If you keep your calorie count in check you can really eat as many eggs as you like. And if you’re worried about your cholesterol levels there are countless studies proving that eggs only increase HDL (good cholesterol). They rarely increase LDL (bad cholesterol) and if so, only very slightly. (30), (31), (32).

Olive oil

Given its popularity, it can be easy to forget just how nutritious olive oil is. And as a calorie-dense oil that is incredibly rich in monounsaturated fatty acids, olive oil is as keto-friendly as you can get.

There aren’t that many oils extracted from berries. Avocado is one (yes, avocado is considered a berry) and olive oil is another. Most other oils are derived from nuts and seeds. This gives olive oil a unique nutrient profile, dense in vitamins, antioxidants, phytosterols and polyphenols.

It's the dietary polyphenols in olive oil that help make it one of the healthiest oils you can consume. These compounds, along with vitamin E, play an important role in reducing inflammation, cardiovascular disease, and LDL cholesterol (33) (34) (35), (36).

Given the versatility of olive oil, incorporating it into a ketogenic diet is especially easy. Drizzle it over roasted cauliflower, add it to keto dips or use it in salad dressings, the only limit is your imagination.

Just make sure that you use extra virgin olive oil over standard olive oil. It’s made from the first pressing and is the least processed variety and highest quality of olive oil available.

Sacha inch oil

You would be forgiven for thinking that this unfamiliar-sounding oil is a newcomer to the stable of healthy oils. However, Sacha inchi is a crop originally planted in Peru by ancient pre-Inca cultures many centuries ago.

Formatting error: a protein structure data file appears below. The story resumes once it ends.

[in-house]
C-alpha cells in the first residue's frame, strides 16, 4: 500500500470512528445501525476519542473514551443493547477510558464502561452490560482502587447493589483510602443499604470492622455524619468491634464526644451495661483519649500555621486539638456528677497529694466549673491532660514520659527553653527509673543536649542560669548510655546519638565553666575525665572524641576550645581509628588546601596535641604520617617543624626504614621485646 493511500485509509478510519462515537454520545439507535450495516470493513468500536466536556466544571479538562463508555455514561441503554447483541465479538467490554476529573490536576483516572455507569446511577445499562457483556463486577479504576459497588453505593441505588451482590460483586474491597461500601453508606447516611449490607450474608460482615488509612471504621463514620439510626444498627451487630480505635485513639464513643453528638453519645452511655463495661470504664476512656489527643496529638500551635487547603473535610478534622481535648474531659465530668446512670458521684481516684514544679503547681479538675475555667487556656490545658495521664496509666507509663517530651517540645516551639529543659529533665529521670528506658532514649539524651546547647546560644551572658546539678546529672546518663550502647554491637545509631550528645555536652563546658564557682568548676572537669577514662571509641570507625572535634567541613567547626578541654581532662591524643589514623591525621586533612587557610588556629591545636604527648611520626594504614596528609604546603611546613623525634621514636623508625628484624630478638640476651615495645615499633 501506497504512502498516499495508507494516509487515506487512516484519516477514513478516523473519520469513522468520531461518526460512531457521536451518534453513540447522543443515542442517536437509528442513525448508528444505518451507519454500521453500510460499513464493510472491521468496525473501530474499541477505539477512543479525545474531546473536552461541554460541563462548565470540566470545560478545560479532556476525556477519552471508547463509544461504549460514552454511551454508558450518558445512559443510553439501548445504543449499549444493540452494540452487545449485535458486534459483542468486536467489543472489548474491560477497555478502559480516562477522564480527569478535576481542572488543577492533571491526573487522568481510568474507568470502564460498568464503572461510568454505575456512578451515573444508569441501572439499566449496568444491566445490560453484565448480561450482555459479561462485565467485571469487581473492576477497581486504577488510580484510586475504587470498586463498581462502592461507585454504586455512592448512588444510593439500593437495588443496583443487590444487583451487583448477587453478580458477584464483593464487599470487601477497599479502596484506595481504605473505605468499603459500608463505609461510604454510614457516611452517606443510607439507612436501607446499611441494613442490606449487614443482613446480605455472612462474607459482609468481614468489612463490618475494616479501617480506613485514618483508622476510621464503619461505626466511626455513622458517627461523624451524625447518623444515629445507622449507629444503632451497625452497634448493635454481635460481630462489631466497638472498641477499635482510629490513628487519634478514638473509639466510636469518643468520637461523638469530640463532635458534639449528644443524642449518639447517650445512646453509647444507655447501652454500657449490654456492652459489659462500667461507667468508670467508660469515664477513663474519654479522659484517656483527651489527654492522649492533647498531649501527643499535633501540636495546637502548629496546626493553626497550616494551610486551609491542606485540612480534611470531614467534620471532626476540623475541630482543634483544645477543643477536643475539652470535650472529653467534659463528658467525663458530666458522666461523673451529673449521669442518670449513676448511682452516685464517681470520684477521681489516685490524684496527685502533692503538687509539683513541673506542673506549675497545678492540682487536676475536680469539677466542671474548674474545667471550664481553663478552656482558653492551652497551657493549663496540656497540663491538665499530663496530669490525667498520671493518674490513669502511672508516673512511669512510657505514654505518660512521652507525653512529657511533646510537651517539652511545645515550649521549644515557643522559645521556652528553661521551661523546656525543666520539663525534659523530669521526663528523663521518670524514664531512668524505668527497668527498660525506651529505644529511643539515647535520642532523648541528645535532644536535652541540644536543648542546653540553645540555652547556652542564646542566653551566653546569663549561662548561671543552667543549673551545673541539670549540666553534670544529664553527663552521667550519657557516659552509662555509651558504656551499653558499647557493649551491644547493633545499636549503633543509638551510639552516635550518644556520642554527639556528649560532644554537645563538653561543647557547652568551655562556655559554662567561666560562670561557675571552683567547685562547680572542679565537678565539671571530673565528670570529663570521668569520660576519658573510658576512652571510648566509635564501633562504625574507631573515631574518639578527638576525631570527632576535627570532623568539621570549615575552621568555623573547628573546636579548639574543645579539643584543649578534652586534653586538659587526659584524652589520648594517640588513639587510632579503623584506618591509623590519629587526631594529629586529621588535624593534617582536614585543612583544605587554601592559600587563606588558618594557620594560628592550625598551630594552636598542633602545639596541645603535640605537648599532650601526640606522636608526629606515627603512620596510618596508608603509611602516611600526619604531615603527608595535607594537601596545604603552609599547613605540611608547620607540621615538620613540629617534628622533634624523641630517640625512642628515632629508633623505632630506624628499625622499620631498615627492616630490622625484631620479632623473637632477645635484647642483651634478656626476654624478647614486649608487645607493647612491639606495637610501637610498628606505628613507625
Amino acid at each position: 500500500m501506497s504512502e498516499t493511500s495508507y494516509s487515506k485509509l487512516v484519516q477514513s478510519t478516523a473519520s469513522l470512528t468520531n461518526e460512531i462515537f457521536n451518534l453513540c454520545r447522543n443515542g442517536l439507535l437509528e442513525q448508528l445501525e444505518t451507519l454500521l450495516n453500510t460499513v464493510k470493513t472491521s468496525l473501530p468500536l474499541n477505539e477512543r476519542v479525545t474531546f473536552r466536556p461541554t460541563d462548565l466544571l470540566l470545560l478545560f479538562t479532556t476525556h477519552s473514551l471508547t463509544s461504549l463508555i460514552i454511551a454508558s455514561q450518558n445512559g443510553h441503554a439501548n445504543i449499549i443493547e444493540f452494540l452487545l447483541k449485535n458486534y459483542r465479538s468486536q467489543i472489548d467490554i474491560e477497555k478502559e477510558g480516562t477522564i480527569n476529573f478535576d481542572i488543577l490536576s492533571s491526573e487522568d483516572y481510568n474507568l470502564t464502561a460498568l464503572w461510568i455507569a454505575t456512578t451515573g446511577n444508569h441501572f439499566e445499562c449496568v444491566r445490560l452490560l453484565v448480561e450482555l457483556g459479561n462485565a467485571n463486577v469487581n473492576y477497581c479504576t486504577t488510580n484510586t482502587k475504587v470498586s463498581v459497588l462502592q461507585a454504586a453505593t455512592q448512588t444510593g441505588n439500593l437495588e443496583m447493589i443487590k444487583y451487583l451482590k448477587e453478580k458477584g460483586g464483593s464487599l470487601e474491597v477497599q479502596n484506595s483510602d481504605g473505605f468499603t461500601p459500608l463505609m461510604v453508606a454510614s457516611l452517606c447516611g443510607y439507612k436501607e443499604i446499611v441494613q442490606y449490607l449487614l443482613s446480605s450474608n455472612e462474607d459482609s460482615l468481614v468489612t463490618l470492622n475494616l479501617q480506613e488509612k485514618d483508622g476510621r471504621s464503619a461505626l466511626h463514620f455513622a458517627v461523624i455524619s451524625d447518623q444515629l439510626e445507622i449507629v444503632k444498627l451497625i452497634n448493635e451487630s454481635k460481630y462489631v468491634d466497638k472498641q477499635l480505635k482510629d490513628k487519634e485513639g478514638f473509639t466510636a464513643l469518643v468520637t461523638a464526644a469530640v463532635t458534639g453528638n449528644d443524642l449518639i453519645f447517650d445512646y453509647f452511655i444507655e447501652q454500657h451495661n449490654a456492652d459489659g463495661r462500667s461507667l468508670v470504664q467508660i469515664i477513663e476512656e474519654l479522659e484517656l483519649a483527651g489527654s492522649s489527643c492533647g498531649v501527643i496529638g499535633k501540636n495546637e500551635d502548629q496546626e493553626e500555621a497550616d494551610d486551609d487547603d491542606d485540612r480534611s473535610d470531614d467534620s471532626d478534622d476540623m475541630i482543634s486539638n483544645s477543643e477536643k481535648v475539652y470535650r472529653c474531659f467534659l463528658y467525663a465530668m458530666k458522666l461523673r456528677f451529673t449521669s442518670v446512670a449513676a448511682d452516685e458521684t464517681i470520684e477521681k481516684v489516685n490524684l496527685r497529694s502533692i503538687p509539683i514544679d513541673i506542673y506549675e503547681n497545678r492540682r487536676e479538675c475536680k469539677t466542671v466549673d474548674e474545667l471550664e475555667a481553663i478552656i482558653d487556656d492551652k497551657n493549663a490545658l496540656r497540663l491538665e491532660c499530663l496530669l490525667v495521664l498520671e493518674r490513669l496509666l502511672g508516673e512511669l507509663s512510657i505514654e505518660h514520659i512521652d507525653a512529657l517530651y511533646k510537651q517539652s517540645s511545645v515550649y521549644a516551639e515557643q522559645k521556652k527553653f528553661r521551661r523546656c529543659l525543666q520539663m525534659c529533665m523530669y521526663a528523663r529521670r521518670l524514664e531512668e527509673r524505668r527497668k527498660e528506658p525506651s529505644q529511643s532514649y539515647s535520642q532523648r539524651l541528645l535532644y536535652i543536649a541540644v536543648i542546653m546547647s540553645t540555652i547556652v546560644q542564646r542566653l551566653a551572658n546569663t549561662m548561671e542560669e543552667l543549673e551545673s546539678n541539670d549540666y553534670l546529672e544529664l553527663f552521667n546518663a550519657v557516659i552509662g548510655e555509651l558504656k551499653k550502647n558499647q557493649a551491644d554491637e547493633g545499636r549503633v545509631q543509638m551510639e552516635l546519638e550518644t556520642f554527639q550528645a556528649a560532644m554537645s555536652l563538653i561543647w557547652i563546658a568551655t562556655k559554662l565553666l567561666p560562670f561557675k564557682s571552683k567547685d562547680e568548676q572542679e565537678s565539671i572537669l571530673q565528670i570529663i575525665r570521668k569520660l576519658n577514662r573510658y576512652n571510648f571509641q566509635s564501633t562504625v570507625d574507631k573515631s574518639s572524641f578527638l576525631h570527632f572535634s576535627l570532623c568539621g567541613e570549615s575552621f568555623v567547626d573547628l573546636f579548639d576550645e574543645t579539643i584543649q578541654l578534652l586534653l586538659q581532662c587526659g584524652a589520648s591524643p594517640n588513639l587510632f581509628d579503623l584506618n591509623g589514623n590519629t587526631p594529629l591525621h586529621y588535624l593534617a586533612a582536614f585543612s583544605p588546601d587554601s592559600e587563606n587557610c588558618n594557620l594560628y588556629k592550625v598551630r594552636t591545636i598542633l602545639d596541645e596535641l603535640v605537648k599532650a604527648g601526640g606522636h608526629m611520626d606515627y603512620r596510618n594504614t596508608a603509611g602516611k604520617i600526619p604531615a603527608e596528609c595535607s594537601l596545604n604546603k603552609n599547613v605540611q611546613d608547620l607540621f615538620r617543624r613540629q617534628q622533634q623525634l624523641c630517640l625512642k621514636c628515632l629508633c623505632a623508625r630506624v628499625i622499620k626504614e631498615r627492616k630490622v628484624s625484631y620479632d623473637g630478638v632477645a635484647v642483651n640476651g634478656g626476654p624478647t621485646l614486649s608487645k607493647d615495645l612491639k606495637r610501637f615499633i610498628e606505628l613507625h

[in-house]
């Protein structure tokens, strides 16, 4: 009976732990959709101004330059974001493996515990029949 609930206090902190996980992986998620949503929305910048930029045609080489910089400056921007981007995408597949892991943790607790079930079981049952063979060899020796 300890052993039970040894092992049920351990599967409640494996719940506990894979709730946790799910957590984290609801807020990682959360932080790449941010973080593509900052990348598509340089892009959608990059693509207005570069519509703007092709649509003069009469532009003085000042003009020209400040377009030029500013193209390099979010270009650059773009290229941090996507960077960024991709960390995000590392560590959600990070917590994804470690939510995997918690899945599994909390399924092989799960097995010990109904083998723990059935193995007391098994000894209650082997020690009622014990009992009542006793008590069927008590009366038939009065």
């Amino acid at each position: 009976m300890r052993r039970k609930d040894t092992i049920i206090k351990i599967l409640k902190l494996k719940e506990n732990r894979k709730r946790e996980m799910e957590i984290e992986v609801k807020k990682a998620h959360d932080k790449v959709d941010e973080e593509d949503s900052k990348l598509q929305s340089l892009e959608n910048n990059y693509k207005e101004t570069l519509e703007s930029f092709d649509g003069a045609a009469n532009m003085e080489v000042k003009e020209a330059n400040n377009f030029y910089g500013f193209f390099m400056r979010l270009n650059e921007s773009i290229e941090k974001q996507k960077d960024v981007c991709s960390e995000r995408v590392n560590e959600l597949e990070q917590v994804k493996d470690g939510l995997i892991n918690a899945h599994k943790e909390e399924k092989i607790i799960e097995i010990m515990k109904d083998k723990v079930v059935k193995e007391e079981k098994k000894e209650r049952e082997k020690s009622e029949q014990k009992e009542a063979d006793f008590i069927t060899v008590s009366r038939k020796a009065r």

What makes sacha inchi so impressive is its very high omega-3 fatty acid content with alpha-linolenic acid making up about 45% of total fat. This makes it comparable to flaxseed oil (37).

This superfood is also very high in vitamin E, predominantly of gamma-Tocopherol and delta-Tocopherol, as well as phytosterols, and phenolic compounds.

All these characteristics make Sacha inchia oil a perfect consideration for a ketogenic diet.


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Danny Urbinder

Danny Urbinder is a qualified naturopath and lecturer. He has been passionate about complementary and integrative medicine for over 25 years.

As a qualified naturopath who graduated from the Southern School of Natural Medicine, Danny lectured in Nutritional Biochemistry at the Australian College of Natural Medicine for many years. He also worked in functional pathology at Australian Reference Laboratories as Technical Services and State Manager.

For 15 years, since 2005, Danny worked at BioCeuticals as Director of Education and Director of Clinical Services. In 2012 he created and headed up FX Medicine, an online education platform bringing together education, research news and stories, to provide a high-quality reference source for those seeking evidence-based information on complementary and integrative medicine.